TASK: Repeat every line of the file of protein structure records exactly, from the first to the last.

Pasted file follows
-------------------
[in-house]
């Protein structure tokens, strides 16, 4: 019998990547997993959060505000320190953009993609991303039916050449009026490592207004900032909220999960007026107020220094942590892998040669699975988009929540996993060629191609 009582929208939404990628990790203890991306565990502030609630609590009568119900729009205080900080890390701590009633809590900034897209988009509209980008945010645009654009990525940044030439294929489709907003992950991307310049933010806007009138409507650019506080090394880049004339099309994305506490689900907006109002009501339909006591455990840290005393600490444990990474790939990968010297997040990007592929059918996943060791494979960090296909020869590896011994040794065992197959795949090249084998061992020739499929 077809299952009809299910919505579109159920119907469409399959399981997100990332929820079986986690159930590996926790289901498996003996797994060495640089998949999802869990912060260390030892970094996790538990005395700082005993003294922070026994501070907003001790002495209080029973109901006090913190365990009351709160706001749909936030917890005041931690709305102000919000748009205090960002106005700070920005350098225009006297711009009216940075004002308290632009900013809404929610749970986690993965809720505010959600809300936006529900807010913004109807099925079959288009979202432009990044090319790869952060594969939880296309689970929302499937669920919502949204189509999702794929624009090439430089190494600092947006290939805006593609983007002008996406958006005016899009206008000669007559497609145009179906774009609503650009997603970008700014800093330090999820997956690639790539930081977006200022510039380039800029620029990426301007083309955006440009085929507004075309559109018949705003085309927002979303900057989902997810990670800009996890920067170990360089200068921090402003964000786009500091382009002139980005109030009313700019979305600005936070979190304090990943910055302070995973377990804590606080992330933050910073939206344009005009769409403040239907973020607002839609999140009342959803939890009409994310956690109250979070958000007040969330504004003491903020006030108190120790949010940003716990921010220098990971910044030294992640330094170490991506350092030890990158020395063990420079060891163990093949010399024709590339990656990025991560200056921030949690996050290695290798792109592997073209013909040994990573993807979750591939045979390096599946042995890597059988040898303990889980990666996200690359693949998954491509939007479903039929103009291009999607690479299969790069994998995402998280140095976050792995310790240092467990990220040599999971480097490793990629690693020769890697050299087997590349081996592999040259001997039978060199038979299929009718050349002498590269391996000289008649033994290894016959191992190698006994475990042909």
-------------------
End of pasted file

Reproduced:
[in-house]
């Protein structure tokens, strides 16, 4: 019998990547997993959060505000320190953009993609991303039916050449009026490592207004900032909220999960007026107020220094942590892998040669699975988009929540996993060629191609 009582929208939404990628990790203890991306565990502030609630609590009568119900729009205080900080890390701590009633809590900034897209988009509209980008945010645009654009990525940044030439294929489709907003992950991307310049933010806007009138409507650019506080090394880049004339099309994305506490689900907006109002009501339909006591455990840290005393600490444990990474790939990968010297997040990007592929059918996943060791494979960090296909020869590896011994040794065992197959795949090249084998061992020739499929 077809299952009809299910919505579109159920119907469409399959399981997100990332929820079986986690159930590996926790289901498996003996797994060495640089998949999802869990912060260390030892970094996790538990005395700082005993003294922070026994501070907003001790002495209080029973109901006090913190365990009351709160706001749909936030917890005041931690709305102000919000748009205090960002106005700070920005350098225009006297711009009216940075004002308290632009900013809404929610749970986690993965809720505010959600809300936006529900807010913004109807099925079959288009979202432009990044090319790869952060594969939880296309689970929302499937669920919502949204189509999702794929624009090439430089190494600092947006290939805006593609983007002008996406958006005016899009206008000669007559497609145009179906774009609503650009997603970008700014800093330090999820997956690639790539930081977006200022510039380039800029620029990426301007083309955006440009085929507004075309559109018949705003085309927002979303900057989902997810990670800009996890920067170990360089200068921090402003964000786009500091382009002139980005109030009313700019979305600005936070979190304090990943910055302070995973377990804590606080992330933050910073939206344009005009769409403040239907973020607002839609999140009342959803939890009409994310956690109250979070958000007040969330504004003491903020006030108190120790949010940003716990921010220098990971910044030294992640330094170490991506350092030890990158020395063990420079060891163990093949010399024709590339990656990025991560200056921030949690996050290695290798792109592997073209013909040994990573993807979750591939045979390096599946042995890597059988040898303990889980990666996200690359693949998954491509939007479903039929103009291009999607690479299969790069994998995402998280140095976050792995310790240092467990990220040599999971480097490793990629690693020769890697050299087997590349081996592999040259001997039978060199038979299929009718050349002498590269391996000289008649033994290894016959191992190698006994475990042909």